US 4776989 A
Disclosed is a method and apparatus for alternatively feeding liquid to be distributed in a chemical process tower through a plurality of liquid distributors positioned at the same level within the tower. Very low flowrates with very uniform liquid distribution is achieved with this invention.
1. A method of continuously distributing liquid within a packed, fluid-liquid contact tower which comprises continuously cyclically feeding the liquid to be distributed to at least two separate liquid distributors each having a plurality of outlet openings disposed at substantially the same height within the tower and positioned over a bed of column packing in the tower, wherein one feeding cycle includes feeding liquid to be distributed to at least one distributor for a predetermined amount of time while at least the other distributor is not being fed with the liquid, switching the liquid feed from the one distributor to the other distributor, and then feeding the other distributor for a predetermined amount of time, the unfed distributor containing enough liquid to allow liquid to continue to flow from its said outlet openings for a time longer than the time period in which the distributor is not fed with liquid.
2. The method of claim 1 wherein the liquid to be distributed is alternately flowed under pressure to two ladder type distributors which are sufficiently disposed one above the other to allow fluid in the tower to flow between them, but yet the distributors are disposed such that they are at substantially the same height within the tower, said distributors also being disposed such that the spaced rung-like distributor tubes of the upper distributor are positioned vertically over the open spaces between the spaced rung-like distributor tubes of the lower distributor.
3. The method of claim 2 which further comprises flowing the liquid from the distributors' rung-like distributor tubes through said outlet openings comprising spaced and sized pipelets which substantially all extend vertically downwardly into the tower from the interior of the spaced tubes to substantially the same level within the tower.
4. The method of claim 1 wherein the liquid to be distributed into the tower by the distributors is alternately flowed from one distributor positioned over one region of the horizontal cross-sectional area of the tower as taken just below the distributor, to at least one other distributor positioned over another region of that cross-sectional area, said distributors being disposed such that, combined, they substantially extend across the tower and are so disposed as to be at substantially the same height within the tower.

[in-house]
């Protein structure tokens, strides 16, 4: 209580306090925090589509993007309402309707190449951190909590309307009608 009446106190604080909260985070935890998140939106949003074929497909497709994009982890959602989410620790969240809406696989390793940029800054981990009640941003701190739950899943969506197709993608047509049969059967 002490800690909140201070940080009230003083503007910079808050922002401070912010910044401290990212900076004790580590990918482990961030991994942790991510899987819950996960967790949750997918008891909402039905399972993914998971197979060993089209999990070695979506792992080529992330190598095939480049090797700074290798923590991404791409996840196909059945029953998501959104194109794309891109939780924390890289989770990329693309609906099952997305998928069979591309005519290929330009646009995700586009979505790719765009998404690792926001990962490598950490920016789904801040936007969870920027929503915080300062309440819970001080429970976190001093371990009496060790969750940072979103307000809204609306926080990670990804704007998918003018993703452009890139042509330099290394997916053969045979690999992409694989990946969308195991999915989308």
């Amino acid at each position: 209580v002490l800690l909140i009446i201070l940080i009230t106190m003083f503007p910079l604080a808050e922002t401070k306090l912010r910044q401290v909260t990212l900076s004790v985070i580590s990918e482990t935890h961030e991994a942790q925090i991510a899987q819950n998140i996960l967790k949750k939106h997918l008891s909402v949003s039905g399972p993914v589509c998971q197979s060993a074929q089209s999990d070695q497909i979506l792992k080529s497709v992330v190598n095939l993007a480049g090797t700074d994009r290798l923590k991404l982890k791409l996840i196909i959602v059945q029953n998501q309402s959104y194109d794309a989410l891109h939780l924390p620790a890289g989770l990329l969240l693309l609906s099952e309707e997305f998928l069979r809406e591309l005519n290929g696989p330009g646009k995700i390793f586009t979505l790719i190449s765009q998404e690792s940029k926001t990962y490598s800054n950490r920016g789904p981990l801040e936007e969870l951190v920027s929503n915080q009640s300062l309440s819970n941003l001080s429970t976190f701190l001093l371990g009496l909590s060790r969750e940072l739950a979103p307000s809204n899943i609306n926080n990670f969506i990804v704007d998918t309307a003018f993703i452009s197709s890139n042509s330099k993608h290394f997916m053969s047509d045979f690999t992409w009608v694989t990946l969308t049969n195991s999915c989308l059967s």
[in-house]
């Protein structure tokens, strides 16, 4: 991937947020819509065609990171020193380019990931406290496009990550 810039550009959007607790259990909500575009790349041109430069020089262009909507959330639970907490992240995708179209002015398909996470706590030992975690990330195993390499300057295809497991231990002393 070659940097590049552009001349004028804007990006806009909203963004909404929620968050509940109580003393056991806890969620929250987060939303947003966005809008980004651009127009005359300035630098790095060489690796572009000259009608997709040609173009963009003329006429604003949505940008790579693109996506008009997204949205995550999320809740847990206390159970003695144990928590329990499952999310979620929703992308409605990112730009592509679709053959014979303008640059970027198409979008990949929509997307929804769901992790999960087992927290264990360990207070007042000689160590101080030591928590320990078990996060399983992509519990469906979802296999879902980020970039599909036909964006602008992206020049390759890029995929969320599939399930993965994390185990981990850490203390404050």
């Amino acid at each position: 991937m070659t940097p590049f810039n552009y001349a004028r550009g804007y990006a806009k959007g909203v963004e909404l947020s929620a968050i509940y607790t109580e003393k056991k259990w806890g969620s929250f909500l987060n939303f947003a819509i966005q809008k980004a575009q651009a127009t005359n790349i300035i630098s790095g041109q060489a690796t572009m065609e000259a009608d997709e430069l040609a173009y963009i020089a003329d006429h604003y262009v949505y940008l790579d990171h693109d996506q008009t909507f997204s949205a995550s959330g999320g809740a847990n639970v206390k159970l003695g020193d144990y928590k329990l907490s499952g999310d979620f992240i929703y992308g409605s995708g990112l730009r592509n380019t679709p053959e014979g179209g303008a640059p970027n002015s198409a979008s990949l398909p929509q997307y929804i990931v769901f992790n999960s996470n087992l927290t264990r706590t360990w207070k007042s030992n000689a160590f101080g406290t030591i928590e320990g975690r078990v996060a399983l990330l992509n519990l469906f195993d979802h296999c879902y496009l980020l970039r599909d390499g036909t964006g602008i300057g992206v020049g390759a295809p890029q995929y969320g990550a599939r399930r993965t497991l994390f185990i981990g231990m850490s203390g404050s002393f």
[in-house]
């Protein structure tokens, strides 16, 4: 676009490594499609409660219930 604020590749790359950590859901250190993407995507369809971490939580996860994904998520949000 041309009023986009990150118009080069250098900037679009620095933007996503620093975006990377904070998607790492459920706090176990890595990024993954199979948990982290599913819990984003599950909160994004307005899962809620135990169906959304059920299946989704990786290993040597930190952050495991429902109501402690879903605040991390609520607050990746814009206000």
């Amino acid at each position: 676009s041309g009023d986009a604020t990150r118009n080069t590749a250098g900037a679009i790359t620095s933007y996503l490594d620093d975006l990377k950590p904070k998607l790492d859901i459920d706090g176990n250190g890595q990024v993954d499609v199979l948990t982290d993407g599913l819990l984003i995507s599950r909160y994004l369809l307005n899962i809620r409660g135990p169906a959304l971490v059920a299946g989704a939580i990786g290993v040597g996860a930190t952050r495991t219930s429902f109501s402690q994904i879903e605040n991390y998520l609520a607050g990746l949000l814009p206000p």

5. The method of claim 1 wherein the liquid is flowed to one liquid distributor for one half of the feeding cycle and then the liquid flow is switched to the other liquid distributor for the other half of the feeding cycle.
6. The method of claim 5 wherein the feeding cycle is from about ten seconds to about one minute in duration.
7. A liquid distributor system for a liquid-fluid contact tower wherein a liquid is desired to be introduced into a tower in a uniform distribution pattern at a very low flowrate, said system comprising:
A. A pattern of ladder-type, liquid distributors each having a plurality of outlet opening disposed at substantially the same height within the tower and positioned over a bed of column packing in the tower, one of said distributors being disposed sufficiently above the other to allow easy passage of fluid in the tower through the two distributors, but yet both distributors being disposed at substantially the same height within the tower,
said two distributors being disposed in a manner such that the spaced, rung-like distributor tubes of the upper distributor are located vertically above the spaces between the spaced-apart, rung-like distributor tubes of the lower distributor so that the liquid distributed from the upper distributor can fall between the vapor passage spaces of the lower distributor to double the liquid distributor points to accomplish simultaneously more liquid distribution across the tower horizontal cross-sectional area beneath the two distributors without reducing the upward vapor flow, and
B. Means for cyclically feeding the liquid to be distributed to the two ladder-type distributors, wherein the cyclic feeding means includes a means for feeding liquid to be distributed to at least one distributor for a predetermined amount of time while at least the other distributor is not being fed with the liquid, switching the liquid feed from the one distributor to the other distributor, and then feeding the other distributor for a predetermined amount of time, the unfed distributor containing enough liquid to allow liquid to continue to flow from its said outlet openings for a time longer than the time period in which the distributor is not fed with liquid.
8. The liquid distributor system of claim 7 wherein the spaced rung-like distributor tubes of the two distributors have spaced and sized said outlet openings comprising piplets extending vertically downwardly into the tower from the spaced tubes to substantially the same level within the tower.
9. The liquid distributor system of claim 8 wherein the pipelets extend from the interior of the spaced tubes as opposed to merely extending from openings in the walls of said tubes.
10. A liquid distributor system for distributing liquid into a fluid-liquid contact tower, which system comprises:
A. At least two liquid distributors each having a plurality of outlet openings which are spaced in a substantially uniform pattern and which are uniformly sized, said distributors being disposed in the tower and positioned over a bed of column packing in the tower in a manner such that the different distributors are at substantially the same height within the tower,